Accra, Jan. 5, GNA- The European Commission’s proposed plan to label some gas and nuclear power as green has triggered conflicting reactions among countries, energy experts, and environmentalists.
Green energy simply refers to energy that can be produced in a way that protects the natural environment.
It is the case of the European Union (EU) that gas and nuclear are key to helping transition to cleaner power and sustainability, with the proposal aiming to support the 27-nation bloc’s shift toward a carbon-neutral future.
The Union says the plan would "accelerate the phaseout of more harmful sources, such as coal, and in moving us towards a more low-carbon greener energy mix."
"It is necessary to recognise that the fossil gas and nuclear energy sectors can contribute to the decarbonisation of the Union's economy."
The Deutsche Welle (DW) reports that under the proposal, only gas and nuclear plants with the highest standards would be considered green whereas Nuclear plants would also need to have strict waste disposal plans.
Gas plants on the other hand would have a limit of how much carbon dioxide is released per kilowatt-hour of energy produced, the DW reports.
If a majority of member states back it, it will become EU law, coming into effect from 2023.
The EU’s proposal follows the pledge by countries to keep temperature rises within 1.5C at the last COP26 climate summit in Glasgow, Scotland, United Kingdom.
The proposal has, however, divided opinions even within the bloc over its appropriateness and whether or not the move could help to achieve sustainability without damaging the environment.
Supporters of the proposal have argued that gas is "cleaner" than alternatives such as coal and that nuclear energy produces zero carbon emissions.
Opponents reject these options, fearing that the move would hinder sustainability and "water down" current efforts.
German Environment Minister, Steffi Lemke describes the proposal as "wrong", adding that nuclear energy could lead to environmental disasters and large amounts of nuclear waste.
Germany has been opposing nuclear energy since the disaster at Japan's Fukushima plant in 2011 — resulting most recently in the closure of three out of the country's six remaining plants on December 31, 2021.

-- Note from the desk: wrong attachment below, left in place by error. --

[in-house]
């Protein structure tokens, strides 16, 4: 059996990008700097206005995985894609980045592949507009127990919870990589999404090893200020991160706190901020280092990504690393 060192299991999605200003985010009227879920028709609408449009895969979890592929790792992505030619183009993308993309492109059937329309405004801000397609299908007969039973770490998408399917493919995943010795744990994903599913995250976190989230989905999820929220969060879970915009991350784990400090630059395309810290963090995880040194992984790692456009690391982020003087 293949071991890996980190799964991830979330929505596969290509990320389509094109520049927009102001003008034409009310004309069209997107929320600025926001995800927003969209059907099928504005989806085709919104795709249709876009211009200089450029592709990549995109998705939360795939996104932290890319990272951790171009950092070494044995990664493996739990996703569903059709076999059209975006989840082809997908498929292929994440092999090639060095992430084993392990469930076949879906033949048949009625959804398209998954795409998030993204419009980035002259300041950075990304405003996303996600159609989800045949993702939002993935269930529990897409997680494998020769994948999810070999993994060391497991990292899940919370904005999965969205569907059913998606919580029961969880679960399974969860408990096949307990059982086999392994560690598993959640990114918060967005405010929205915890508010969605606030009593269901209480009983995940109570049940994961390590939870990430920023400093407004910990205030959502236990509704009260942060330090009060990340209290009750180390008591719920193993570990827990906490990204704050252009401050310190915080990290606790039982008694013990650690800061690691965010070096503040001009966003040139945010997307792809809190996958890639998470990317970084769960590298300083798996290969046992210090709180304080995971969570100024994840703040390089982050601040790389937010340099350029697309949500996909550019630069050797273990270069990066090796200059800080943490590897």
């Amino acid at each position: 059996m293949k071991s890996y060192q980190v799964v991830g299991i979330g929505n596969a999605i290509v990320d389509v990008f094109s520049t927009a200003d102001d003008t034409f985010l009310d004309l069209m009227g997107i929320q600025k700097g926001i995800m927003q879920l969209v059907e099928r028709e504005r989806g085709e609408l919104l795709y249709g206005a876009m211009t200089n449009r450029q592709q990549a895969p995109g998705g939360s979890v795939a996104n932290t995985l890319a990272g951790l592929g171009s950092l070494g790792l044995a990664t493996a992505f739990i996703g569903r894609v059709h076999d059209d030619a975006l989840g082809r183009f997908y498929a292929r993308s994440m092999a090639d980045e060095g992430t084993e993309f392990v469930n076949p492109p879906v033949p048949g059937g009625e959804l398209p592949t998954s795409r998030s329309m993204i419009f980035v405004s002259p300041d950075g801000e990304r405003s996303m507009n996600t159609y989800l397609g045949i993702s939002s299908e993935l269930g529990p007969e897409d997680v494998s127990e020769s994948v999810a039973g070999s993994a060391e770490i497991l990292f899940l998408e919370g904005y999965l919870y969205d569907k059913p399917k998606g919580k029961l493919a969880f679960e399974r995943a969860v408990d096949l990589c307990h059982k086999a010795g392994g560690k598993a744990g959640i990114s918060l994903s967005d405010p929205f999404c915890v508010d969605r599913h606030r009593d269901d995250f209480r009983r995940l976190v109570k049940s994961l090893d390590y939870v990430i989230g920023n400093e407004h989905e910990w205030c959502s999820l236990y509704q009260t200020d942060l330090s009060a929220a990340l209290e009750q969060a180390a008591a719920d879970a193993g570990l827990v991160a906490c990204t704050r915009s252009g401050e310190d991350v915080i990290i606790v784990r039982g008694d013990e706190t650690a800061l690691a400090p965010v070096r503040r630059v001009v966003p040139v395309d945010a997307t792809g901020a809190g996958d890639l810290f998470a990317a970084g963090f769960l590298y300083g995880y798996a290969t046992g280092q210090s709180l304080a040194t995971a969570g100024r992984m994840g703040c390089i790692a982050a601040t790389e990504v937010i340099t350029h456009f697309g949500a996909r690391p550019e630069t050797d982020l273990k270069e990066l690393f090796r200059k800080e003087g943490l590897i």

France on the other hand, strongly supports nuclear power – the country’s main source of energy –with 56 power reactors currently in operation.
The International Atomic Energy Agency (IAEA) has persistently maintained that Nuclear energy is green energy.
"Debates about energy and, in particular, nuclear energy must be based on facts. And the fact of the matter is that nuclear energy is a green energy.
“It is an energy that has almost no CO2 emissions," Mr Rafael Mariano Grossi, the Director-General of the IAEA told Euronews in October last year.
Asked about the potentially damaging effects of radioactive waste, an argument that many environmental organisations use to oppose the roll-out of nuclear power, Mr Grossi dismissed fears of accidents, arguing the amount of waste from reactors is "ridiculously small".
"Nuclear waste is a reality. But nuclear waste, of course, is dealt with in an adequate manner, and there has never been an accident involving nuclear waste" he said.
Ghana is among developing countries that have ramped up efforts to add nuclear power to the energy mix, with the country targeting to construct and operationalise its first nuclear power plant by 2030.
Sharing his views on the EU’s proposal in an interview with the Ghana News Agency, Dr Stephen Yamoah, the Executive Director, Nuclear Power Ghana (NPG), describes the EU’s proposal as positive development and “good news” for Ghana.
He says the development means that more countries are realising the important role that nuclear plays as sustainable and environmental- friendly energy source.
“Nuclear is certainly green and that is not debatable. Nuclear does not emit CO2 and it is one of the surest ways if we are to decarbonise the environment."
In a separate interview, Dr Philip Adom, Energy Economist, says Nuclear Energy “is not purely green” because the radioactive waste generated from nuclear plants could damage the environment if not properly managed.
“Nuclear energy has some environmental implications so based on that you cannot say that it is purely green.
“But if we can institute high safety measures then nuclear energy someway can be considered as green because those regulations that you have implemented will ensure that the radioactive waste that is emitted would be managed properly,” he said.
Ghana, in 2016, ratified the Paris Agreement on Climate Change targets and commenced the implementation of the Nationally Determined Contributions (NDCs).
These are a set of climate change mitigation and adaptation programmes designed to reduce the emission of carbon dioxide (CO2) and other Greenhouse Gas into the atmosphere.